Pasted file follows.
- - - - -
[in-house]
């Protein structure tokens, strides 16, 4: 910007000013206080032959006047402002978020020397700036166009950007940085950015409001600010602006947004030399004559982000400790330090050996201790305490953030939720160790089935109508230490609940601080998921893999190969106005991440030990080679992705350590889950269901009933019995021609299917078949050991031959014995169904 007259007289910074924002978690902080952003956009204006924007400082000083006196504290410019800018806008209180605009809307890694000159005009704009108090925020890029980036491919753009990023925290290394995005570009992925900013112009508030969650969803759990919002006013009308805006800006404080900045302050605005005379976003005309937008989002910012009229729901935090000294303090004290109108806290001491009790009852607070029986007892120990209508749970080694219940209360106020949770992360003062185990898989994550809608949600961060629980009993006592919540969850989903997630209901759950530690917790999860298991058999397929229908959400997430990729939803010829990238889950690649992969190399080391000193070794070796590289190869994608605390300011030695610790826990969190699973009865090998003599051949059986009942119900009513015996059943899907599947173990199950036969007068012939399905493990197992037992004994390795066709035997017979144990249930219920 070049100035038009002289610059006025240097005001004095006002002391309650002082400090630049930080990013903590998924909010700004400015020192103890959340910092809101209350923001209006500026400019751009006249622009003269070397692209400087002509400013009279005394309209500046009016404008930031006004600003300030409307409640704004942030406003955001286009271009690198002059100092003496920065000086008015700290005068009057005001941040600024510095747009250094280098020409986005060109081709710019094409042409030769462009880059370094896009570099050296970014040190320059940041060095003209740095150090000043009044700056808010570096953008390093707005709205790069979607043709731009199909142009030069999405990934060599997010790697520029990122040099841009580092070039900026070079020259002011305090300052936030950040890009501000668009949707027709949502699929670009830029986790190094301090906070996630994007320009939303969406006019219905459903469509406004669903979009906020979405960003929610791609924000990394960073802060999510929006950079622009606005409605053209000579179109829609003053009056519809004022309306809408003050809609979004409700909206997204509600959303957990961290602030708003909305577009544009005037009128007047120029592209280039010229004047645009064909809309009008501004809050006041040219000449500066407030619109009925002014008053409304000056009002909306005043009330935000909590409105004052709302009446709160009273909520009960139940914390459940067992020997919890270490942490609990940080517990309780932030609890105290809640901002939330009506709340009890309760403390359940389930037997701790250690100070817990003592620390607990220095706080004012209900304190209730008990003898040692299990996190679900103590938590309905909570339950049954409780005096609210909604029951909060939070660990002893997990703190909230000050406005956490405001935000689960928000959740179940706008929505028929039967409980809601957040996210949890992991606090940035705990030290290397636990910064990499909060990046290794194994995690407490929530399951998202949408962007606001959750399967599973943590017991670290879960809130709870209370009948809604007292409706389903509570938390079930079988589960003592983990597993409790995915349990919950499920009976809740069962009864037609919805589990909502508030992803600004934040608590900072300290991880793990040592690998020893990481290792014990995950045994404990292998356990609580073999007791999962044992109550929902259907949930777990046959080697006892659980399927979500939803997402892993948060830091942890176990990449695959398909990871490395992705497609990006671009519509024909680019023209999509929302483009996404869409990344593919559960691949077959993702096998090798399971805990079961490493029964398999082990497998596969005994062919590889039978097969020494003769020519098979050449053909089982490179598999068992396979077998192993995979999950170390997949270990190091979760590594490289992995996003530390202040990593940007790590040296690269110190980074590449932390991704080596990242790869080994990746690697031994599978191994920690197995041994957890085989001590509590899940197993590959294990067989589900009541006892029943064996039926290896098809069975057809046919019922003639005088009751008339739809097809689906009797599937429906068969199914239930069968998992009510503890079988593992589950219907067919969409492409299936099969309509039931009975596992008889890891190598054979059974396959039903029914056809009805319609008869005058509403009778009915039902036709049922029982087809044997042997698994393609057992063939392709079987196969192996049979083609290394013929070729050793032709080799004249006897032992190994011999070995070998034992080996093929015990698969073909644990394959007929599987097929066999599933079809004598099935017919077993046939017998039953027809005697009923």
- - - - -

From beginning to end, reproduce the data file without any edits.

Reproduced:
[in-house]
């Protein structure tokens, strides 16, 4: 910007000013206080032959006047402002978020020397700036166009950007940085950015409001600010602006947004030399004559982000400790330090050996201790305490953030939720160790089935109508230490609940601080998921893999190969106005991440030990080679992705350590889950269901009933019995021609299917078949050991031959014995169904 007259007289910074924002978690902080952003956009204006924007400082000083006196504290410019800018806008209180605009809307890694000159005009704009108090925020890029980036491919753009990023925290290394995005570009992925900013112009508030969650969803759990919002006013009308805006800006404080900045302050605005005379976003005309937008989002910012009229729901935090000294303090004290109108806290001491009790009852607070029986007892120990209508749970080694219940209360106020949770992360003062185990898989994550809608949600961060629980009993006592919540969850989903997630209901759950530690917790999860298991058999397929229908959400997430990729939803010829990238889950690649992969190399080391000193070794070796590289190869994608605390300011030695610790826990969190699973009865090998003599051949059986009942119900009513015996059943899907599947173990199950036969007068012939399905493990197992037992004994390795066709035997017979144990249930219920 070049100035038009002289610059006025240097005001004095006002002391309650002082400090630049930080990013903590998924909010700004400015020192103890959340910092809101209350923001209006500026400019751009006249622009003269070397692209400087002509400013009279005394309209500046009016404008930031006004600003300030409307409640704004942030406003955001286009271009690198002059100092003496920065000086008015700290005068009057005001941040600024510095747009250094280098020409986005060109081709710019094409042409030769462009880059370094896009570099050296970014040190320059940041060095003209740095150090000043009044700056808010570096953008390093707005709205790069979607043709731009199909142009030069999405990934060599997010790697520029990122040099841009580092070039900026070079020259002011305090300052936030950040890009501000668009949707027709949502699929670009830029986790190094301090906070996630994007320009939303969406006019219905459903469509406004669903979009906020979405960003929610791609924000990394960073802060999510929006950079622009606005409605053209000579179109829609003053009056519809004022309306809408003050809609979004409700909206997204509600959303957990961290602030708003909305577009544009005037009128007047120029592209280039010229004047645009064909809309009008501004809050006041040219000449500066407030619109009925002014008053409304000056009002909306005043009330935000909590409105004052709302009446709160009273909520009960139940914390459940067992020997919890270490942490609990940080517990309780932030609890105290809640901002939330009506709340009890309760403390359940389930037997701790250690100070817990003592620390607990220095706080004012209900304190209730008990003898040692299990996190679900103590938590309905909570339950049954409780005096609210909604029951909060939070660990002893997990703190909230000050406005956490405001935000689960928000959740179940706008929505028929039967409980809601957040996210949890992991606090940035705990030290290397636990910064990499909060990046290794194994995690407490929530399951998202949408962007606001959750399967599973943590017991670290879960809130709870209370009948809604007292409706389903509570938390079930079988589960003592983990597993409790995915349990919950499920009976809740069962009864037609919805589990909502508030992803600004934040608590900072300290991880793990040592690998020893990481290792014990995950045994404990292998356990609580073999007791999962044992109550929902259907949930777990046959080697006892659980399927979500939803997402892993948060830091942890176990990449695959398909990871490395992705497609990006671009519509024909680019023209999509929302483009996404869409990344593919559960691949077959993702096998090798399971805990079961490493029964398999082990497998596969005994062919590889039978097969020494003769020519098979050449053909089982490179598999068992396979077998192993995979999950170390997949270990190091979760590594490289992995996003530390202040990593940007790590040296690269110190980074590449932390991704080596990242790869080994990746690697031994599978191994920690197995041994957890085989001590509590899940197993590959294990067989589900009541006892029943064996039926290896098809069975057809046919019922003639005088009751008339739809097809689906009797599937429906068969199914239930069968998992009510503890079988593992589950219907067919969409492409299936099969309509039931009975596992008889890891190598054979059974396959039903029914056809009805319609008869005058509403009778009915039902036709049922029982087809044997042997698994393609057992063939392709079987196969192996049979083609290394013929070729050793032709080799004249006897032992190994011999070995070998034992080996093929015990698969073909644990394959007929599987097929066999599933079809004598099935017919077993046939017998039953027809005697009923």